Posted on Monday 29th November 2021
The number of people smoking in Staffordshire is falling faster than the national rate.
Millions of pounds continue to be invested in improving Staffordshire’s public health following lockdown.
More than £10 million has been spent on lifting affected residents out of fuel poverty, plus investment in drug and alcohol addiction treatment, supporting young people’s mental health and helping people quit smoking – particularly in pregnancy.
Staffordshire County Council details the investment in public health and the level of support available to the community in a new report considered this week by its Health and Care Scrutiny Committee.
Julia Jessel, Staffordshire County Council’s Cabinet member for Health and Care, said:
Staffordshire is generally a healthy place, with life expectancy similar to the national average.
However, there are health inequalities within the county which have been exacerbated by the Covid lockdown.
It’s vital we work with other services across the county to maintain a strong public health programme to help residents help themselves to live healthier, active lives.”
The report details that in Staffordshire drug-related deaths are rising in line with the national average, as more people who using them suffer deteriorating health as they grow older; alcohol consumption is higher than the national rate; and diagnosis of diabetes is also increasing.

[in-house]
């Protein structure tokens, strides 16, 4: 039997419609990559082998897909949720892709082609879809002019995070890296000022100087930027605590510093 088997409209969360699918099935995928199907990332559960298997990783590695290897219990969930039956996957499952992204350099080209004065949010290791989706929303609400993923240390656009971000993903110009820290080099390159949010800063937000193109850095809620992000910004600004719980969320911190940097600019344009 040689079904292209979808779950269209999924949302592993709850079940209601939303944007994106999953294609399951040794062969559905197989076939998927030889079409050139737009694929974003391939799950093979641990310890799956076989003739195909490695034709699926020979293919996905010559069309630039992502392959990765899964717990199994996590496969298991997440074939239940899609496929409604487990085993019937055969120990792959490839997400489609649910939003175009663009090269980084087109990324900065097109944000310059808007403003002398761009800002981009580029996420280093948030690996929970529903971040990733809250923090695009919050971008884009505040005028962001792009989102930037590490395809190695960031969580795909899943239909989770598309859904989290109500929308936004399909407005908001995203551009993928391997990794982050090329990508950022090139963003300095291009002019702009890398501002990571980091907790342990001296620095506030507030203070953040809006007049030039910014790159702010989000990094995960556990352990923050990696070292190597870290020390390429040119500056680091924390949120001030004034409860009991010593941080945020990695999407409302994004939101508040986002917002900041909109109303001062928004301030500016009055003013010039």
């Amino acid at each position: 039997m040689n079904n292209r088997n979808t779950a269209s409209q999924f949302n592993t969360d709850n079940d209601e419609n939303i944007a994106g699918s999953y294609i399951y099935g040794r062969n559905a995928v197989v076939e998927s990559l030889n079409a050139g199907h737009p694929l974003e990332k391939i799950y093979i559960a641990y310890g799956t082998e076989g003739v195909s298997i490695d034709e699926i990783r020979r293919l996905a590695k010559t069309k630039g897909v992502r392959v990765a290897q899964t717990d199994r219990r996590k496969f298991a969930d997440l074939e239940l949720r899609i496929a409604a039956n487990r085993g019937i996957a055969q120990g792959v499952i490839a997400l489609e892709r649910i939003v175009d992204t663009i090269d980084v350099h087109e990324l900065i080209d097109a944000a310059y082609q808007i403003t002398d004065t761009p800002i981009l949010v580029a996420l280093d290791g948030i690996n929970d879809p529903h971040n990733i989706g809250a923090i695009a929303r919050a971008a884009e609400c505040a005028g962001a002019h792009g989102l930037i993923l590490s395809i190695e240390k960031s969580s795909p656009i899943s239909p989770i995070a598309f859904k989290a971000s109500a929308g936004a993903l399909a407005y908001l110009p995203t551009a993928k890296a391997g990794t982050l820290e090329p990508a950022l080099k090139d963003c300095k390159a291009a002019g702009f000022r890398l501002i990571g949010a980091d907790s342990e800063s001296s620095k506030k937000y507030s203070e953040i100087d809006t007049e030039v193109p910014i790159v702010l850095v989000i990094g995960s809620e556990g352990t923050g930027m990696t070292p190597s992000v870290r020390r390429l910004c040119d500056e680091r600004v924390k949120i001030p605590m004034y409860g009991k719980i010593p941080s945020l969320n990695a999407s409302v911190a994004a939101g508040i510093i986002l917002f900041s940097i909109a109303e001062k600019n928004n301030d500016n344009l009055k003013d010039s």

It adds that the number of people smoking is falling faster than the national rate, there are fewer conceptions under the age of 18 and weight-loss programmes have helped more than a thousand residents at risk of getting diabetes lose an average nine pounds.
One of the biggest current public health initiatives coordinated by Staffordshire County Council is the Warmer Homes Fund, which installs central heating and insulation for those suffering fuel poverty.
Julia Jessel said:
Cold homes and fuel poverty are linked to long term illness in adults and children, falls for the elderly and unnecessary deaths in winter.
While there are environmental benefits too, the Warmer Homes Fund is making a huge practical difference to thousands of people in the county and reduces the need for social care or hospitalisation.”
Part of the county’s public health strategy is to help people help themselves by providing support in the community and showing where it can be found.
County Council initiatives such as Do It Staffordshire, provision of 18 local help points and £4.57 million funding for the county’s Voluntary, Community and Social Enterprise sector are all contributing towards helping people in their own neighbourhoods.
Julia Jessel added:
Improving and maintaining good health is always a joint effort: health and care services can support people in different ways, though people’s own decisions and commitment to make changes are an essential part of the process.”